Sci-fi tech, meet Wall Street.
A recent report from investment bank Goldman Sachs predicted that within 10 years, virtual reality hardware will be an $80 billion industry. This “base case” forecast assumed that adoption will be slow, as compared to that of smartphones and tablets, but, the report noted, “as the technology advances, price points decline, and an entire new marketplace of applications (both business and consumer) hits the market, we believe VR/AR has the potential to spawn a multi-billion dollar industry, and possibly be as game changing as the advent of the PC.”
While the conversation around VR (virtual reality) and AR (augmented reality) often focuses on gaming and video entertainment, the Goldman report theorizes that these use cases will account for less than half of the software market.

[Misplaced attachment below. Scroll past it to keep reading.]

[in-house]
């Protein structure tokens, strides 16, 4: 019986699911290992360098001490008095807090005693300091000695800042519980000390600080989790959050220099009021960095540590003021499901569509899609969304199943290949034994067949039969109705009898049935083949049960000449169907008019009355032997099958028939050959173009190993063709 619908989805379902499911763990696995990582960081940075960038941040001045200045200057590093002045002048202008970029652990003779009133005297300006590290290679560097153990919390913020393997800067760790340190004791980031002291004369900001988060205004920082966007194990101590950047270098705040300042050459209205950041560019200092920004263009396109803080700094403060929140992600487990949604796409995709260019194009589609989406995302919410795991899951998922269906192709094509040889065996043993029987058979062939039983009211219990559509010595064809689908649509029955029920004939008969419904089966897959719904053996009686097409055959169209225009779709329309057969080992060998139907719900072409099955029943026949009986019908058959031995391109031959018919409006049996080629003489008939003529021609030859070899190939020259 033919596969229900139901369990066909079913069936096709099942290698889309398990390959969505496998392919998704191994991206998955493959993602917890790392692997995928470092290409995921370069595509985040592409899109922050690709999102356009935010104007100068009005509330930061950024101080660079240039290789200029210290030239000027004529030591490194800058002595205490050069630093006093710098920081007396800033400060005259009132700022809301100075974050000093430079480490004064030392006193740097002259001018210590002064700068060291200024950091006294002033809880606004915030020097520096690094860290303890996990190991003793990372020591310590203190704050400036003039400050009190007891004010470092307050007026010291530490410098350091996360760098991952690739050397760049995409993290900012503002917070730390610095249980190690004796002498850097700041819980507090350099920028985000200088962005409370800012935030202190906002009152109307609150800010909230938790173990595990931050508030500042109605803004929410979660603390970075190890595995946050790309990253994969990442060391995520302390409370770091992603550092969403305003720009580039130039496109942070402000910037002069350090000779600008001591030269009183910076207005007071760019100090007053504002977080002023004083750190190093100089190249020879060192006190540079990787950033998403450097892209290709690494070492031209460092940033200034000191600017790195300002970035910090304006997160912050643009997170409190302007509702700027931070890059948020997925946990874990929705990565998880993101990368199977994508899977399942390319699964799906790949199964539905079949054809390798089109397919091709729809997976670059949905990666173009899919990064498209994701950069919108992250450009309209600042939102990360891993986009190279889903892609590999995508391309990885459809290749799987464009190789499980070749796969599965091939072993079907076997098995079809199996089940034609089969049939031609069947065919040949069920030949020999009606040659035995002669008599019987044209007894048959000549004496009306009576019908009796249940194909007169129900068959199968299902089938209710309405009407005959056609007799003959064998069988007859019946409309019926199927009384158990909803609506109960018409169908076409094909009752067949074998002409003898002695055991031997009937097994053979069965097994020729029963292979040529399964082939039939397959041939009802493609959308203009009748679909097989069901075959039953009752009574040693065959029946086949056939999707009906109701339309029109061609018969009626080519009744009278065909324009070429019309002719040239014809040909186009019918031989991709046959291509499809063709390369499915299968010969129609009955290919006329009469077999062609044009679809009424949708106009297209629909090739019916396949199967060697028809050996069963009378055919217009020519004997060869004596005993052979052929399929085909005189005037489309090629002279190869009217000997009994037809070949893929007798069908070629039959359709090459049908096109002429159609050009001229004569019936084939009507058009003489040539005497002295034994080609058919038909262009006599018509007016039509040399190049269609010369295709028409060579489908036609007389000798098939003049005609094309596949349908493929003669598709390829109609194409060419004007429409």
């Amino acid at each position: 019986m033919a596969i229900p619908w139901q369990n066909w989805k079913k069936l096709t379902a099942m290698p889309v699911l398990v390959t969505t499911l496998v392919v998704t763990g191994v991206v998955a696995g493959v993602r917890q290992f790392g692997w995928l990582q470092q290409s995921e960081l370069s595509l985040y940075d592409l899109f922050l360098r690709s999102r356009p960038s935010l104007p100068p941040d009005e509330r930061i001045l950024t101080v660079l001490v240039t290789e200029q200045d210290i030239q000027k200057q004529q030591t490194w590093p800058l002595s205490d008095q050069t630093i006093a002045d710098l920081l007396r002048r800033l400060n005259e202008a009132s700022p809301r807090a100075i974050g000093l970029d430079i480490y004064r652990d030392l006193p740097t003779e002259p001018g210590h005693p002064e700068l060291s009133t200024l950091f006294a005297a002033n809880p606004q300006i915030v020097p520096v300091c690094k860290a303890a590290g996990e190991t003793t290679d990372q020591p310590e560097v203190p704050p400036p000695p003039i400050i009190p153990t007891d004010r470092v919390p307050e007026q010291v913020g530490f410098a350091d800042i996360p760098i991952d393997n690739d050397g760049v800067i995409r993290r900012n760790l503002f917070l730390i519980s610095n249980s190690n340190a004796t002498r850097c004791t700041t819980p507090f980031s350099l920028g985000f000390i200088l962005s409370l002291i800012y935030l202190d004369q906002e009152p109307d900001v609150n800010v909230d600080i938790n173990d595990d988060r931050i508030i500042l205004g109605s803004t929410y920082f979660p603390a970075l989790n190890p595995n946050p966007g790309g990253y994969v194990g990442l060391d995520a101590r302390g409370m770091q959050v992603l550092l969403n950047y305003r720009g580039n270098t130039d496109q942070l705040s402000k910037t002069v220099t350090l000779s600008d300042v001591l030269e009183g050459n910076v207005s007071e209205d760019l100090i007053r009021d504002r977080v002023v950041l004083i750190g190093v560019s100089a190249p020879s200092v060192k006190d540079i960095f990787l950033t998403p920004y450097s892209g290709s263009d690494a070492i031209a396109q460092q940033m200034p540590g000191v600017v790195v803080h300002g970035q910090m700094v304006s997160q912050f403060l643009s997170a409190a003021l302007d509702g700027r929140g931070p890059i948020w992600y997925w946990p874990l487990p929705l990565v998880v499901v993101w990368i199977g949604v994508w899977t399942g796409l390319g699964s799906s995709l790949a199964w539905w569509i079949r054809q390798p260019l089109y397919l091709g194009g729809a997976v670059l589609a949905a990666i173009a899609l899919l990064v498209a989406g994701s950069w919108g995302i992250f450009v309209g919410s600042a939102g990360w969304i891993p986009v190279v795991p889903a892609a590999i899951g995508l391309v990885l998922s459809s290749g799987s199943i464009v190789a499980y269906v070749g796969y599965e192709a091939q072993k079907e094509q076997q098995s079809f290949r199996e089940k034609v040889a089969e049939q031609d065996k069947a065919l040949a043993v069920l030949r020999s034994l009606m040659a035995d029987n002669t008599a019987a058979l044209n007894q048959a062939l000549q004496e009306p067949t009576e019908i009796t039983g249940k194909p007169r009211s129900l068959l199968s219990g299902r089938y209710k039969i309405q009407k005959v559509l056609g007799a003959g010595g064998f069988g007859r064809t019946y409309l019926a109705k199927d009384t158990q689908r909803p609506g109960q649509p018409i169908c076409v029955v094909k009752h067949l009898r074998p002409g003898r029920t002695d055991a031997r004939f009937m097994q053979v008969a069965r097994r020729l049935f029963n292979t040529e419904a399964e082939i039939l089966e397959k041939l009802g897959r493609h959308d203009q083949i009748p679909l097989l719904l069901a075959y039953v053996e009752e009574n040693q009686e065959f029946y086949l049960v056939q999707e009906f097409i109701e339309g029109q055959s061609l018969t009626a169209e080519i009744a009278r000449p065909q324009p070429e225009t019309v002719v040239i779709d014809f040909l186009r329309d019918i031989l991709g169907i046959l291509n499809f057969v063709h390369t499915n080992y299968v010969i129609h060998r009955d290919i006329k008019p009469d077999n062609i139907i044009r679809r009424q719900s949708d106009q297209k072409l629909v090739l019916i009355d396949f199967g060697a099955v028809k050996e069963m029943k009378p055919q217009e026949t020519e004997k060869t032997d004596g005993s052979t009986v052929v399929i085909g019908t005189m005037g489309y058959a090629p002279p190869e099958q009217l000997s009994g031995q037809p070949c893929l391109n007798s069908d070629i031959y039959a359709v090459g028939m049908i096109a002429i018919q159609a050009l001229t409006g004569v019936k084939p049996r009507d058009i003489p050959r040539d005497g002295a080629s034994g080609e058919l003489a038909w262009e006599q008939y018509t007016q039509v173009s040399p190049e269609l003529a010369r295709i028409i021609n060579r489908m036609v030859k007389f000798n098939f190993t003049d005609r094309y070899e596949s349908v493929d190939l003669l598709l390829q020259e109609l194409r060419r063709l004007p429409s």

As a sometimes-gamer, it’s fun to think about strapping on a headset and diving headfirst into my favorite virtual worlds. But to limit our imagination to these applications is ignoring the unlimited potential of a hybrid reality created by augmented and virtual technology to affect every business and industry.
By combining analog, two-dimensional ways of working with new mixed–reality experiences, we can transform our ability to communicate, collaborate and create. The challenge for businesses will not be to provide a more immersive experience, but a more valuable experience.